David Deutsch
Recipient
of the 2005 DAVID DEUTSCH'S research in quantum physics has been influential and highly acclaimed. His papers on quantum computation laid the foundations for that field, breaking new ground in the theory of computation as well as physics, and have triggered an explosion of research efforts worldwide. His 1995 paper, "Conditional quantum dynamics and logic gates" (with A. Barenco, A. Ekert and R. Jozsa) was an important step in clarifying what sort of physical processes would be needed to implement quantum computation in the laboratory, and what sort of things the experimentalists should be trying to get to work. "Universality in quantum computation", also written in 1995 (with A. Barenco and A. Ekert) proved the universality of almost all 2-qubit quantum gates, thus verifying his conjecture made in 1989 and showing that quantum computation and quantum gate operations are 'built in' to quantum physics far more deeply than classical physics. In 1996, in "Quantum privacy amplification and the security of quantum cryptography over noisy channels" (with A. Ekert, R. Jozsa, C. Macchiavello, S. Popescu and A. Sanpera), he brought quantum cryptography a little bit closer to being practical as opposed to just a laboratory curiosity. His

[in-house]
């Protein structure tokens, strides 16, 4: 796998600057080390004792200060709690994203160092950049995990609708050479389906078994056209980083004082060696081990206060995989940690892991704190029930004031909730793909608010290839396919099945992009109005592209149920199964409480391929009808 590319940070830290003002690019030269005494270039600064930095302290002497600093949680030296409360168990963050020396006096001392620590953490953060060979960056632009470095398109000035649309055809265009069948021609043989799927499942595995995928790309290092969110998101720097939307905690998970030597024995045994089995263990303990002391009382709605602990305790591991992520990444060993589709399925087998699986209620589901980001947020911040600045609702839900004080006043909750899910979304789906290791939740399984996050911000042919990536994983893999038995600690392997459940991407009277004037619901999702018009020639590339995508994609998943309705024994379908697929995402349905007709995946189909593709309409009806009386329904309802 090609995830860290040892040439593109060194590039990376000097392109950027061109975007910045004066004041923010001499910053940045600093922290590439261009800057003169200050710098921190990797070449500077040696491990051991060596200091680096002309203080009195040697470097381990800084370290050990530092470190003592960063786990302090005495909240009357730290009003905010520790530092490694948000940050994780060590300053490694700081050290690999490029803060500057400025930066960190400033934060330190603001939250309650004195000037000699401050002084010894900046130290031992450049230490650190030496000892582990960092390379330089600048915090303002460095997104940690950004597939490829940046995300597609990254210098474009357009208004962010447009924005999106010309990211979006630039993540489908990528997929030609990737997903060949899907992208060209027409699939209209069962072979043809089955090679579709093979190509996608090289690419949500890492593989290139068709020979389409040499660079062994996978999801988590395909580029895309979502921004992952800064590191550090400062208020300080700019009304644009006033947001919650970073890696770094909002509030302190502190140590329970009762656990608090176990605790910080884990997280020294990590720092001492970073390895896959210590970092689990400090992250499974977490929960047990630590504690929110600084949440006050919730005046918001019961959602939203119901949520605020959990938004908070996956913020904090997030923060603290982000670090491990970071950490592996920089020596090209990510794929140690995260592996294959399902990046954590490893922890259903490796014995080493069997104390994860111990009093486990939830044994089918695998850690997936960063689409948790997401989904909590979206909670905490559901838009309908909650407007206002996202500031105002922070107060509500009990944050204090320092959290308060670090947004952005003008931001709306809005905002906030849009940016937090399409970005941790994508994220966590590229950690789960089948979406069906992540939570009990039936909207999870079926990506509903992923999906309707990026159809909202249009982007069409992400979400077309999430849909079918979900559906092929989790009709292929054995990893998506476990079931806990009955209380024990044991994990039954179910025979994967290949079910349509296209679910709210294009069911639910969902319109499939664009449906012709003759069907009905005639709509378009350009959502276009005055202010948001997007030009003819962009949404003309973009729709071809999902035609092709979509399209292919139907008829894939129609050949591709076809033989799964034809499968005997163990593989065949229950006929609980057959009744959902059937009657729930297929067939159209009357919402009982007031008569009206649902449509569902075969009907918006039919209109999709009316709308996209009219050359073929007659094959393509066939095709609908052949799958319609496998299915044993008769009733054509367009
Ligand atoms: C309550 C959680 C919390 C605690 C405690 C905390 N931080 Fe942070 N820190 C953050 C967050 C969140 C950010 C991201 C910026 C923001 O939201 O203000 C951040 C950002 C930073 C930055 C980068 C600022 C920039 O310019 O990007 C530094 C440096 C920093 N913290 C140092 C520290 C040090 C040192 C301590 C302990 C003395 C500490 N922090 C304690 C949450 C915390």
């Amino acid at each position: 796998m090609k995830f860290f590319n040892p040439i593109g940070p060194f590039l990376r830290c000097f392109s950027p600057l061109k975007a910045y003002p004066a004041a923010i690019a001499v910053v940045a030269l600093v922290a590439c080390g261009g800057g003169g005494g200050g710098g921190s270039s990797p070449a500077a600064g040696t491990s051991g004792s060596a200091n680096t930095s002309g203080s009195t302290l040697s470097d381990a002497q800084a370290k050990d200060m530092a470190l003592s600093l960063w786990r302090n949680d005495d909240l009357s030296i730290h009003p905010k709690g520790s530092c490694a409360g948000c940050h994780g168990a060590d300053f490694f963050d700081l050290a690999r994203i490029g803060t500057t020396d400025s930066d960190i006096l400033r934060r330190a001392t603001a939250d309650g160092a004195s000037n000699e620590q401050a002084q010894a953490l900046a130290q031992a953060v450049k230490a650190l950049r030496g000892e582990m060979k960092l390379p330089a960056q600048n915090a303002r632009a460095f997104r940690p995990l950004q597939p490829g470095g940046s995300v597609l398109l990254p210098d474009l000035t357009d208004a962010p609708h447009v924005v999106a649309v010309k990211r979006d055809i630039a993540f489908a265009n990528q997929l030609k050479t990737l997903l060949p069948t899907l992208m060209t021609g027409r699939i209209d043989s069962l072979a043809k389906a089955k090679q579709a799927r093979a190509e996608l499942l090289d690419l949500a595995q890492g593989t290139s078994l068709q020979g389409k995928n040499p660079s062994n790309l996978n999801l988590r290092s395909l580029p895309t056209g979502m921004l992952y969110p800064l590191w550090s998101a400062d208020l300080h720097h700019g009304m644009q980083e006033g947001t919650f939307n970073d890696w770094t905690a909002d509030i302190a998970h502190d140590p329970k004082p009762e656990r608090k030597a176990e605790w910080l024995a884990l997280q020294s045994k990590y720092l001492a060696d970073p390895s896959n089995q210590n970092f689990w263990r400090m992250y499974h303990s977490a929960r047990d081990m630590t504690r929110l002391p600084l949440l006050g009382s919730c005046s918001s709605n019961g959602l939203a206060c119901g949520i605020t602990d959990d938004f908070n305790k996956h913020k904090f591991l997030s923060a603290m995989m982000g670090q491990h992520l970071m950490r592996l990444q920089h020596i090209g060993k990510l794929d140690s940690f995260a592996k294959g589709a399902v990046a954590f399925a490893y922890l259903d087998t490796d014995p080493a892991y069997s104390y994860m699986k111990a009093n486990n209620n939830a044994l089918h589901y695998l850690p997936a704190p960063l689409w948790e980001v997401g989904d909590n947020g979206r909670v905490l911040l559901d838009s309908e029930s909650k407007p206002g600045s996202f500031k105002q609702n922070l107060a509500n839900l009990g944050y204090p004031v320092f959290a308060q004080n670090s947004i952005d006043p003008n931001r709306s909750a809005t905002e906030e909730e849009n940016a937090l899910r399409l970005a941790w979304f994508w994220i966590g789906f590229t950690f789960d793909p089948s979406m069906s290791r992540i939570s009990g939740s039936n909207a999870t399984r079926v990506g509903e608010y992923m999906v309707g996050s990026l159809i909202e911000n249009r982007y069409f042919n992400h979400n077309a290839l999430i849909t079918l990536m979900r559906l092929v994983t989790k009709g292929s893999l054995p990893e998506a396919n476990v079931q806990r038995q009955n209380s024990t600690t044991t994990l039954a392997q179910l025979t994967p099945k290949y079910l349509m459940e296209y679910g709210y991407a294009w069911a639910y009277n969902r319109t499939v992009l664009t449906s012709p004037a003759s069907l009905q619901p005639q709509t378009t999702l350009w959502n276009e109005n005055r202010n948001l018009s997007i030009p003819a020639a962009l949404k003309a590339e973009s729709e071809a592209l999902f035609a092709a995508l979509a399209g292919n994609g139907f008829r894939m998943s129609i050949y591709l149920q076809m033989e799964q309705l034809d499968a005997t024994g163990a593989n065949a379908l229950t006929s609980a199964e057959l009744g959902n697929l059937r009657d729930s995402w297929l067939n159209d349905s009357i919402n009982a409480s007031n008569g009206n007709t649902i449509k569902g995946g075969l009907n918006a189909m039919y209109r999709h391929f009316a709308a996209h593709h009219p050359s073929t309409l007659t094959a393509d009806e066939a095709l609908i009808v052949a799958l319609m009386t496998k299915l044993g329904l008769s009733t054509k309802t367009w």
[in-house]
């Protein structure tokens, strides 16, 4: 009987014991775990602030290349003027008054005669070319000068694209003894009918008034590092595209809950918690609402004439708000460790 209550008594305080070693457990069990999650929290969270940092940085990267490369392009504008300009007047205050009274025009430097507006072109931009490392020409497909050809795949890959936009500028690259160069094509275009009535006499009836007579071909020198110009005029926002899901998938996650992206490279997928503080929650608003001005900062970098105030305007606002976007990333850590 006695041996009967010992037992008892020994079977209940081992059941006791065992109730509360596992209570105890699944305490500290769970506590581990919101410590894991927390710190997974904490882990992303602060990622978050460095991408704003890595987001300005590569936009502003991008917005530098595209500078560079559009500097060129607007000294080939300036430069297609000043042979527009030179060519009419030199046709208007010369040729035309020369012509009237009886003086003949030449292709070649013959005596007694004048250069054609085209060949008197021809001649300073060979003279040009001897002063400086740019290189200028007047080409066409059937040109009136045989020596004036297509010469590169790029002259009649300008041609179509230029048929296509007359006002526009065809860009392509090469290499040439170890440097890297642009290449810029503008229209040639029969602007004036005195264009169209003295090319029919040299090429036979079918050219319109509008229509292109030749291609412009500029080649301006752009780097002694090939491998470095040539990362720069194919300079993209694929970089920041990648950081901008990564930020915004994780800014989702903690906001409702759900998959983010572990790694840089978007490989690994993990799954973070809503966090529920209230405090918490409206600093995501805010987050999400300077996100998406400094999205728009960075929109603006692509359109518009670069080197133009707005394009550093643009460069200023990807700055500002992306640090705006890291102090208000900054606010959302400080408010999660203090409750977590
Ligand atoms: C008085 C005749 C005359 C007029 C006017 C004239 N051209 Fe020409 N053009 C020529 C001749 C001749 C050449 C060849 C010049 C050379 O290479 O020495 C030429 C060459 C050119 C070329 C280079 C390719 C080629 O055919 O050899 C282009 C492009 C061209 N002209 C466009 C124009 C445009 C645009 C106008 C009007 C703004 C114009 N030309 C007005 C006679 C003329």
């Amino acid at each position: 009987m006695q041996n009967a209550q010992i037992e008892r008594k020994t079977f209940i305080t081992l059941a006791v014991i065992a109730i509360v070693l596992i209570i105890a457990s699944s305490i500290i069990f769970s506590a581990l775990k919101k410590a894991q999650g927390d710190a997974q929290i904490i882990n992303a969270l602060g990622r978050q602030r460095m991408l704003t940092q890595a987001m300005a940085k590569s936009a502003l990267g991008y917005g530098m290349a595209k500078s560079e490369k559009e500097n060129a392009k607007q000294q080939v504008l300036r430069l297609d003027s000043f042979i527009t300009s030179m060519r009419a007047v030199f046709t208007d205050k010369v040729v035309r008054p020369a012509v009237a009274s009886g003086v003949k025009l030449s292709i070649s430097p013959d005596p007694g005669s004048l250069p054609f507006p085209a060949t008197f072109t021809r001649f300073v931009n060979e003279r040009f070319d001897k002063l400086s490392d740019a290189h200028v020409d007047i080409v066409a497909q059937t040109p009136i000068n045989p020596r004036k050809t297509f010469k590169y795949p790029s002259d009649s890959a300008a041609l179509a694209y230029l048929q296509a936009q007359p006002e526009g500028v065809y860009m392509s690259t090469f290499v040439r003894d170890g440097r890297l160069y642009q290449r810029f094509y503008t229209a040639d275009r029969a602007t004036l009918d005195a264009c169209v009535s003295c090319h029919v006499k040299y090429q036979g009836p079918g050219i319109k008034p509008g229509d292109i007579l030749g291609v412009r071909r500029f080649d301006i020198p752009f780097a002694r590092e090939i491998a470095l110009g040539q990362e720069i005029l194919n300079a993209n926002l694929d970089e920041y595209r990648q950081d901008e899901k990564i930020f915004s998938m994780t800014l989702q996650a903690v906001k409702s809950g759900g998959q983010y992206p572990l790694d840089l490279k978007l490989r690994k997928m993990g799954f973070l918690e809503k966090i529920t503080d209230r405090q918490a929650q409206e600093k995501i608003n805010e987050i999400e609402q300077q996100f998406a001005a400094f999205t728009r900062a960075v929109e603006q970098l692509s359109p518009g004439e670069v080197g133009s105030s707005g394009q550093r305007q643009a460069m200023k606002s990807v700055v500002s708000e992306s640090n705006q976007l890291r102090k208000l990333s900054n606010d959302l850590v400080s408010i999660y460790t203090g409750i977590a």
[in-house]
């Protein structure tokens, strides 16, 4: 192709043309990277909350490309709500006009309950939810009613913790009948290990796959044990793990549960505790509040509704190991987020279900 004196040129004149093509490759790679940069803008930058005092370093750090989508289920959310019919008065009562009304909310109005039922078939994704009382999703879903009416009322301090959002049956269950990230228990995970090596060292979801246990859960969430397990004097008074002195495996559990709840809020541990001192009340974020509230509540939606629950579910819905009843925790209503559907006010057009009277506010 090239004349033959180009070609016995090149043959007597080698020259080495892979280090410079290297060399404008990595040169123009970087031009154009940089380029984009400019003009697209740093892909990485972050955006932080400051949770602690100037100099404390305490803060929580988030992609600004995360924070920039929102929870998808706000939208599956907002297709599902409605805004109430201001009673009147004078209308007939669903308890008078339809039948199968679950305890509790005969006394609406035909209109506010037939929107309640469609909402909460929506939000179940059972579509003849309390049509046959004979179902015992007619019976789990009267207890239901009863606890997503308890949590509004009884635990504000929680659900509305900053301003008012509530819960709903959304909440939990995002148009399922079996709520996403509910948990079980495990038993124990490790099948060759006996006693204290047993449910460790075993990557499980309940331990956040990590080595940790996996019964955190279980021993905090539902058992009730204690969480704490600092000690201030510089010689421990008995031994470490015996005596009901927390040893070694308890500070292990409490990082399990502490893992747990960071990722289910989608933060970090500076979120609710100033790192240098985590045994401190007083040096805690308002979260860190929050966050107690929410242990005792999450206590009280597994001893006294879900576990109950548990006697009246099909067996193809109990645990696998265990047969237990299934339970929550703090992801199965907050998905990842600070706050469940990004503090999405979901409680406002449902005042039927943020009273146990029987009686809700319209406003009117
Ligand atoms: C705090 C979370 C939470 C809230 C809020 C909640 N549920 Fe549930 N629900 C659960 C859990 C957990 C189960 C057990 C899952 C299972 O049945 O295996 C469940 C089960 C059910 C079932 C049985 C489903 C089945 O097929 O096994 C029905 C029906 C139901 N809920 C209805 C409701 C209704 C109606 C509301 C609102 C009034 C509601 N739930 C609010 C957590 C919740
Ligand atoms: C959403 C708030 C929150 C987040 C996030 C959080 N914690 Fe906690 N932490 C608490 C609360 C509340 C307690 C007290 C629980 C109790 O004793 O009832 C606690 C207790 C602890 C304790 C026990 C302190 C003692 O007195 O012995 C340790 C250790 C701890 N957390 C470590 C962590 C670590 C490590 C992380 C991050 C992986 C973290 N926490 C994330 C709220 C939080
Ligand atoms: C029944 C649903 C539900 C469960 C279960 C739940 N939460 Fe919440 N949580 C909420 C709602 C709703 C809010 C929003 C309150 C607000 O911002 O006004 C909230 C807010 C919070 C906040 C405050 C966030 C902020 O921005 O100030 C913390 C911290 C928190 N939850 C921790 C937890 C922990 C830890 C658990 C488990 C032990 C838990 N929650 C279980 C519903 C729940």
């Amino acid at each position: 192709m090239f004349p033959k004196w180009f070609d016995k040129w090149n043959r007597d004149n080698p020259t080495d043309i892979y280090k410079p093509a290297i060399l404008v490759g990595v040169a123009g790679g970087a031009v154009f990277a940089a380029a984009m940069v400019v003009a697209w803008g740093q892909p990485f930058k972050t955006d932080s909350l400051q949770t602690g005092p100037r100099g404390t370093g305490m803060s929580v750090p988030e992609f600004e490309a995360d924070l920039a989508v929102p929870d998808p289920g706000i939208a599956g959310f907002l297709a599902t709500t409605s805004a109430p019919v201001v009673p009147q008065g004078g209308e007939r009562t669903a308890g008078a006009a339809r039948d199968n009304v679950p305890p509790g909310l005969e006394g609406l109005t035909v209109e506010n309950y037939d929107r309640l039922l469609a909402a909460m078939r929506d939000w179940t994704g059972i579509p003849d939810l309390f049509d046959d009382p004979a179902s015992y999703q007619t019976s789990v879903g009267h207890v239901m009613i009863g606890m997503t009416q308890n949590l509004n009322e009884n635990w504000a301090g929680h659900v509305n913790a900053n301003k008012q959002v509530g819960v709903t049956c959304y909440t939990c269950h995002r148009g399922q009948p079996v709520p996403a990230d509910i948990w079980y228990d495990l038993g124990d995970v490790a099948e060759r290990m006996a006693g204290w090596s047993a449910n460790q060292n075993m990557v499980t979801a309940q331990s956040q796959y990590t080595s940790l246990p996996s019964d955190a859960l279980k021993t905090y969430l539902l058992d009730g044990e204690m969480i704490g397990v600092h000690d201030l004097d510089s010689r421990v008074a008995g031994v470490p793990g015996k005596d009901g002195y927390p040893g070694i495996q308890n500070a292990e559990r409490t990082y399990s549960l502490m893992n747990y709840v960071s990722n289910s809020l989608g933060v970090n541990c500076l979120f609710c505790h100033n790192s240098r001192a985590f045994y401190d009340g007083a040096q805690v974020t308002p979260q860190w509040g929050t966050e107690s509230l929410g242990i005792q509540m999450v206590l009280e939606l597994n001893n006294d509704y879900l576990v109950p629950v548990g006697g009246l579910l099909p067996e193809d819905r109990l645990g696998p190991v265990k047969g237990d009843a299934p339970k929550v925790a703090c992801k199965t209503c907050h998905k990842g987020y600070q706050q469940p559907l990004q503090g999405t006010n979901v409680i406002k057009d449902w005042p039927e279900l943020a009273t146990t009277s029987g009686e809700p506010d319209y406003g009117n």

recent work as seen in the following three papers can be seen as new
"applications" of the computational idea, rather than extensions
of it. Born in Haifa, Israel, David Deutsch was educated at Cambridge and Oxford universities. After several years at the University of Texas at Austin, he returned to Oxford, where he now lives and works. Since 1999, he has been a non-stipendiary Visiting Professor of Physics at the University of Oxford, where he is a member of the Centre for Quantum Computation at the Clarendon Laboratory, Oxford University. In
1998 he was awarded the Institute of Physics' Paul Dirac Prize and Medal.
This is the Premier Award for theoretical physics within the gift of
the Council of the Institute of Physics. It is made for “outstanding
contributions to theoretical (including mathematical and computational)
physics”. In 2002 he received the Fourth International Award on
Quantum Communication for “theoretical work on Quantum Computer
Science”. References: Further
reading on Edge: Beyond
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